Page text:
Why am I musing on such things? I started this blog in order to begin writing again. In the past, much of my writing was “secret.” Secret in the sense that only a select few would get to read it. As a teenager, I would leave poetry, notes, stories, etc. around the house as a way of communicating indirectly with my mother. I wrote for classes and myself. Precious few bits of my writing would end up in public for anyone to see. I still have in my possession several notebooks of things I wrote. They range from silly broken-hearted teenager stuff to very raw emotional rants. Each one held a bit of me from the moment it was written.

Today I struggle with writing because it’s very public – if you can find me. I’ve been posting erratically but I have several drafts saved. The last one I started is the one that led to this particular post because I want to understand my hesitation. My conclusion is that this hesitation is caused by fear. FEAR. Fear? Really?

Yes, really. If I let go of my tightly controlled hold on things and just put out there what is rolling around my head then things could change. People may not like what I write. What if my mother doesn’t like it? What if my 13-year-old daughter reads it? (We are heading into that “I hate my mother” phase.) What if my husband, who is no longer in love with me, reads it and it’s different from his truth? What if, what if, what if…

Never in my life have I spent so much time in the land of What If. I’m used to spending my time at the corner of What the Hell and Who Cares What They Think.

So, what if I decide to write my truth, my way and in my own time and not worry about “people” or fear? Maybe I’ll become a better writer. Maybe something I write will help and/or touch someone else. Maybe I’ll grow back into my own confidence. Hmmm…

Balance (a state of equilibrium)​


Balance is a word that is being tossed around lately. Emotional balance, financial balance, work-life balance. What is this balance and does anyone really achieve it?

I find my emotional life very off-balance these days. I can go through my days pretty well for a good part of the week and then BAM! Some little thing takes my breath away and I’m off balance AGAIN. It’s usually unexpected. A song, a card or note, a picture, a phrase that someone uses in conversation. Nothing big or brash. Small, quiet, quick. A knife turning in the heart and days of walking on a balance beam trying not to fall off.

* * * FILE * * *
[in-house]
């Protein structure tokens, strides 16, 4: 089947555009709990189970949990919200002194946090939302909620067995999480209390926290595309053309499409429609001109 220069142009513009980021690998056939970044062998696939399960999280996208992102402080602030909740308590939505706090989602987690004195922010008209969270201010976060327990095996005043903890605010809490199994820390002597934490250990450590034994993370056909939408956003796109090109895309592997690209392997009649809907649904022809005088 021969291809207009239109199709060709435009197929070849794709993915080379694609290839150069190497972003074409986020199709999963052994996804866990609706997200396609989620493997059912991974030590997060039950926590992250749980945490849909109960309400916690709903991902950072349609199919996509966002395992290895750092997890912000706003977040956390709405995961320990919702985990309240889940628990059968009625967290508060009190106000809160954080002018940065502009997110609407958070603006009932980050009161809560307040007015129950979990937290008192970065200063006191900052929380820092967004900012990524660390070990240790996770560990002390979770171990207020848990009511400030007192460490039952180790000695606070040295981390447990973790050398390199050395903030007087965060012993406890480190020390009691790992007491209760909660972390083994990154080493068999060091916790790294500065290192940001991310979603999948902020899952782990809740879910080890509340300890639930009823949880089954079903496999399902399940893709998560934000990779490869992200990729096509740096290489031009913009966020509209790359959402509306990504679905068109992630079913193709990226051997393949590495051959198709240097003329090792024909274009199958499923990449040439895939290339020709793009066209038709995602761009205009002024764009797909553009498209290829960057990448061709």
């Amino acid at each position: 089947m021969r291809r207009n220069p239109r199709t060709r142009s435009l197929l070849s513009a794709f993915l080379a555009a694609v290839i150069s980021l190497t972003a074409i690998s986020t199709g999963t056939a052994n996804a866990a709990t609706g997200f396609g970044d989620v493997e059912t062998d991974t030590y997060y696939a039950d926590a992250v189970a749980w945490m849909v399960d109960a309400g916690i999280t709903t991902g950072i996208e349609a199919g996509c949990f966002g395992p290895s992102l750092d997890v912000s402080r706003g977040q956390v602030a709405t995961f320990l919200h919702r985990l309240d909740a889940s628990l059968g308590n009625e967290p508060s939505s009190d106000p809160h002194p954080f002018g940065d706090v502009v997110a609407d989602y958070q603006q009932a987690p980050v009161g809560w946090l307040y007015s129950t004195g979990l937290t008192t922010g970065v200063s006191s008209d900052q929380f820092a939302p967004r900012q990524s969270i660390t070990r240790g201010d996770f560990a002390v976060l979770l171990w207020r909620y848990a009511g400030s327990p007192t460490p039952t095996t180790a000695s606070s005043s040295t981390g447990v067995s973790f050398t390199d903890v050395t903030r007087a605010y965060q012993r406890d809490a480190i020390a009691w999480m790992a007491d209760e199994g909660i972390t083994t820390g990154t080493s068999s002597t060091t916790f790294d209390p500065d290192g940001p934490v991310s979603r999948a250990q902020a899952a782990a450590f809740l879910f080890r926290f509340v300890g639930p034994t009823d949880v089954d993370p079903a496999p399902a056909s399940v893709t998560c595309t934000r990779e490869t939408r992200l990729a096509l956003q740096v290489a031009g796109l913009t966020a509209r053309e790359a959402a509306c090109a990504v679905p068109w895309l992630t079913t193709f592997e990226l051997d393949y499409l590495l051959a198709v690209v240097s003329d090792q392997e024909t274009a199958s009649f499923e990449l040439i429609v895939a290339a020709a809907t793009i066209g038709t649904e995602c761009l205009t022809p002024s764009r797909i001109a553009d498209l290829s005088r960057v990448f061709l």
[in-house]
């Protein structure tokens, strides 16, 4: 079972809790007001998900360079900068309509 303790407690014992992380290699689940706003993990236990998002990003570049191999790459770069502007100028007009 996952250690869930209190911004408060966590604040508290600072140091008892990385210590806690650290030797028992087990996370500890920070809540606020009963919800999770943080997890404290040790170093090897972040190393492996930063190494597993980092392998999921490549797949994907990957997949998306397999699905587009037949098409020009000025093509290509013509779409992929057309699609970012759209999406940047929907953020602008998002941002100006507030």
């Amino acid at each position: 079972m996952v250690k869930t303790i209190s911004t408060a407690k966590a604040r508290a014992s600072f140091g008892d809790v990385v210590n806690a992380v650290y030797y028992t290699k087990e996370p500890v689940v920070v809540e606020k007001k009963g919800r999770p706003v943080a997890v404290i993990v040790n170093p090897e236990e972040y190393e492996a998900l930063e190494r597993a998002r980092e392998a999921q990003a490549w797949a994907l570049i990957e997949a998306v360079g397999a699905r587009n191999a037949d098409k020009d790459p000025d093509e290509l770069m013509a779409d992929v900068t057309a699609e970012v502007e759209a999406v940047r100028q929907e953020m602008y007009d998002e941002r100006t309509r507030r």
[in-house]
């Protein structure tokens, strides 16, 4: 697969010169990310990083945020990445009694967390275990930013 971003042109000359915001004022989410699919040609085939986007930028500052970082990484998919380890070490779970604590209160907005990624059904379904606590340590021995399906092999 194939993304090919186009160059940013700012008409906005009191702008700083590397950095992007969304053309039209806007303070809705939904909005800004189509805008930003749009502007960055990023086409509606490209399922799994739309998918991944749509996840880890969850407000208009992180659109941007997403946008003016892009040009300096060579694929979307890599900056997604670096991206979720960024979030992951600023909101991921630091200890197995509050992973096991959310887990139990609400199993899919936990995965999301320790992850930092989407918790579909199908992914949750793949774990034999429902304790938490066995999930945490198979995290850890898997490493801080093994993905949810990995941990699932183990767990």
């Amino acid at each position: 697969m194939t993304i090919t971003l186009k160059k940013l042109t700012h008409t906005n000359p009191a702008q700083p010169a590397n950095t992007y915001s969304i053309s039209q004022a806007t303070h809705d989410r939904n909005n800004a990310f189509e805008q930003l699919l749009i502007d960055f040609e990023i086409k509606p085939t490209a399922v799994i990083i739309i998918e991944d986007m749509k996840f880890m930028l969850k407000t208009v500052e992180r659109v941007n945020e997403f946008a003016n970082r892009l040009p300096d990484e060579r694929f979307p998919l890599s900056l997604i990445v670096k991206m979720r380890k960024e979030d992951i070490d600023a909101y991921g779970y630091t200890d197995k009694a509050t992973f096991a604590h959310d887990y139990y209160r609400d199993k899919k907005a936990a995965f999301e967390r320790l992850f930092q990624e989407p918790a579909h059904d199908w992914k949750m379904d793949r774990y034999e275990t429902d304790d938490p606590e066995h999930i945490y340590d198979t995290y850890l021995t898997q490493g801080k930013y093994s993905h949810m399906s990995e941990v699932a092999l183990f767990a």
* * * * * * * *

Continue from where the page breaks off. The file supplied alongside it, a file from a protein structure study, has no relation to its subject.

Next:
I have to admit that there are longer intervals between episodes. I even believe that they may become a yearly event instead of weekly. Of course, this is still a great improvement over the daily battle for balance I was facing nine months ago.

Even when I feel that I’ve achieved a precarious emotional balance, there’s still the rest of my life that is in the mix. How do I balance work, home, kids, family and just stuff? At work they like to talk about work-life balance. While listending to a podcase recently the person was saying that the phrase should really be work-life integration. I like that MUCH better. It actually seems more attainable than balance.

Balance suggests that there is equality between your work and your life. Reality suggests otherwise simply because you spend so much of your time at work, thinking about work and getting ready for work. Integration suggests that they can each work around and within each other. So instead of coming home exhausted and trying to make my grocery list, I can start it during work at a time that I need a mental break. That mental break will also give me a different prespective on whatever I was working.

And by the way, someone where in all of this I’m told that I need to find time for myself.  Time to do things that I want to do.  You know, like blogging. I do this so well, that I’m doing this at 10:30PM when normally I like to be in bed, lights out ready to sleep, no later than 9:30PM. I’ll pay for it tomorrow when 6:00AM rolls around and I’m feeling groggy.

Maybe I’ll try for balance again in a couple of days. Tomorrow will be an experiment in integration.